The British Empire Library

Kenya, The Kikuyu And Mau Mau

by David Lovatt Smith

Courtesy of OSPA

Dr T H R Cashmore (Colonial Administrative Service, Kenya 1953-62)
David Lovatt Smith in his book seeks to correct the bias that he sees in much current literature on Kenya. He had personal experience of the battles in Fort Hall in the worst years. He makes valid points as to the nature of the Mau Mau oaths and the fierceness of the civil war (which is what it became). He is right to stress that only certain areas and a minority of the population (though sizeable), were affected by the violence of that time. He also stresses the genuine close links that many local born whites in Kenya had had with Africans. Lovatt Smith also cites certain incidents of white brutality. His critics will say there were many more. Possibly so because, sadly, these were harsh times when fear and red rage prevailed. (No doubt he too will be accused of bias.)

I think there is a crucial question that has to be answered - “Who started it?” African nationalists, and their academic sympathisers, would probably say the weak colonial government and greedy white settlers who stole much of the Kikuyu land. (Currently the Maasai in Kenya seem to take a similar view that everyone else has stolen much of their traditional land.)

But “who started the violence in the years after World War 2?”. The answer must be the radicals amongst the young Kikuyu nationalists using the methods of enforced oathing, and in a form and manner wholly contrary to Kikuyu custom of oath taking (which was to be done in public, in daylight, and as a voluntary act). The situation was made worse by a sick governor and a hiatus before his replacement (also ill) could take up the command. Action, long delayed, in October 1952 led to a savage civil war which in turn brought with it more horrors and reprisals. But it also saw the introduction of the Swynnerton plan, which brought greater prosperity to the Kikuyu and other progressive farmers. There was the shocking and stupid incident at Hola, yet many thousands of detainees had been successfully released back to their homes. (Not that we in the field always welcomed them wholeheartedly, for suspicions lingered for a time.)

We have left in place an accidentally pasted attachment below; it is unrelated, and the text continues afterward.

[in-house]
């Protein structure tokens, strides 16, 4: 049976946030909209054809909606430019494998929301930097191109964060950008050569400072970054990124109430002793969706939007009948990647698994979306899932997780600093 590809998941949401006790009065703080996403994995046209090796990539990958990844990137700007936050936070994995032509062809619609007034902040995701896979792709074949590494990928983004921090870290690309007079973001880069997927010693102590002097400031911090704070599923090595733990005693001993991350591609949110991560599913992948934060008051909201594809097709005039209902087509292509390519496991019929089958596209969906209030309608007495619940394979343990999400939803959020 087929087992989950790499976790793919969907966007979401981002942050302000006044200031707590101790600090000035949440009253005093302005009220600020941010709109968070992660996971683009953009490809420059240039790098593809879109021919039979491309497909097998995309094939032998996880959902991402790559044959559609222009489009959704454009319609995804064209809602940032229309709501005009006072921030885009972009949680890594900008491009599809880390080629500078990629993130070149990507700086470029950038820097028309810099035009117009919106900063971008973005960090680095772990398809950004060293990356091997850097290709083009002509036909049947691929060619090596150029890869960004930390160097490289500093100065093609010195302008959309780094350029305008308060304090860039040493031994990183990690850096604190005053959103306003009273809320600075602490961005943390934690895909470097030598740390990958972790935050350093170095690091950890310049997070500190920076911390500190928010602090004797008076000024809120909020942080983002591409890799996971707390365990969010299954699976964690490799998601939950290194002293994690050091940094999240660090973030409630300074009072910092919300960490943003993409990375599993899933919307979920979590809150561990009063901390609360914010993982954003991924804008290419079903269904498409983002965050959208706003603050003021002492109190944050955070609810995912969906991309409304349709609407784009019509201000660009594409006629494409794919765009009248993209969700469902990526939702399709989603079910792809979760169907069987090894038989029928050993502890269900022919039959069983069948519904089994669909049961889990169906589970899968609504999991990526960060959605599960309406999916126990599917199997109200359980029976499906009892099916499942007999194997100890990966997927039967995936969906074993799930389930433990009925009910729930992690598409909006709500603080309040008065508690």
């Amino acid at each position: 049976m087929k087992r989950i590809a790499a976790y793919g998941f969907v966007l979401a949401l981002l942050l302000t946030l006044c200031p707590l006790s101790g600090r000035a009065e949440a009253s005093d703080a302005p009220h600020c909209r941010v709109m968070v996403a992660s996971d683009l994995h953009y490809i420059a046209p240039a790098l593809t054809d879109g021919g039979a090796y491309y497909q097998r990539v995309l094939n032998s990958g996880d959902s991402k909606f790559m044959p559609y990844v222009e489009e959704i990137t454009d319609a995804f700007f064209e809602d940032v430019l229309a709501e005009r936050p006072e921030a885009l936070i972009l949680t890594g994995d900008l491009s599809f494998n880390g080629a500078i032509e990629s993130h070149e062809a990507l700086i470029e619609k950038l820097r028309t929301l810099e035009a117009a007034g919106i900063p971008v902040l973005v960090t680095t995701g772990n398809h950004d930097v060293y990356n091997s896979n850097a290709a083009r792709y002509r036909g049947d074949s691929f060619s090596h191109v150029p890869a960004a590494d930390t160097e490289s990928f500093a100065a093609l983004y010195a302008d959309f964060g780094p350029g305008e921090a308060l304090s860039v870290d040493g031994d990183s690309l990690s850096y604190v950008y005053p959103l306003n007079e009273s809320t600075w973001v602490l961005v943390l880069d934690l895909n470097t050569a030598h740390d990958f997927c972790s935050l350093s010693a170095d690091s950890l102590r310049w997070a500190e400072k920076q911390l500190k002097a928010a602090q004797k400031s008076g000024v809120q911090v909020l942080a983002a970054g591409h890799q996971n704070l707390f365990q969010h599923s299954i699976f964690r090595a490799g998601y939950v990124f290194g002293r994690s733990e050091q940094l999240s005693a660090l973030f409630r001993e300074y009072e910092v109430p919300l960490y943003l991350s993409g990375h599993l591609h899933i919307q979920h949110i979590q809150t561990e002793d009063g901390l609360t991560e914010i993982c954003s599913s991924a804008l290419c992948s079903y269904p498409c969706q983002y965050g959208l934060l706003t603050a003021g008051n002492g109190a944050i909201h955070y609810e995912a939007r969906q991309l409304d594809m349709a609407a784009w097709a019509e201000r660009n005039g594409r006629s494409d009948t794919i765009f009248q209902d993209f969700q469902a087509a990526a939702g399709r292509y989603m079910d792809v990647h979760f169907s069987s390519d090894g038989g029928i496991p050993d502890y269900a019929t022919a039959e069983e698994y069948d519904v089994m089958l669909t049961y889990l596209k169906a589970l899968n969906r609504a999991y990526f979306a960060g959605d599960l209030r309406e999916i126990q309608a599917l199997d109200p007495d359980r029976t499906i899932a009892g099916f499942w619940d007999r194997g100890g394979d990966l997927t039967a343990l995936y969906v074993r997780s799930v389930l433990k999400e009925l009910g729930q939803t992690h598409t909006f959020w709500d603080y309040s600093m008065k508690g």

Perhaps the gesture of Kenyatta towards white settlers should also be remembered. Despite having served 7 years of imprisonment and detention, he could address a white audience in the Rift Valley with the words “I forgive you, will you now forgive me?”. And if there was a seeming rush to independence, circumstances beyond Kenya’s borders prevailed. After all, as late as January 1959, the Colonial Secretary and his advisers were thinking in terms of the mid-1970’s for independence in East Africa. The Wind of Change was soon to blow them off course.

I hope that others, better qualified, will in due course join the debate. The argument around the conflicting views about the end of Empire in Kenya, and elsewhere, will continue. But in time, a balanced and impartial view may emerge; for the quest for the truth must remain the ultimate goal.

British Empire Book
David Lovatt Smith
Mawenzi Books
0 9544713 2 6


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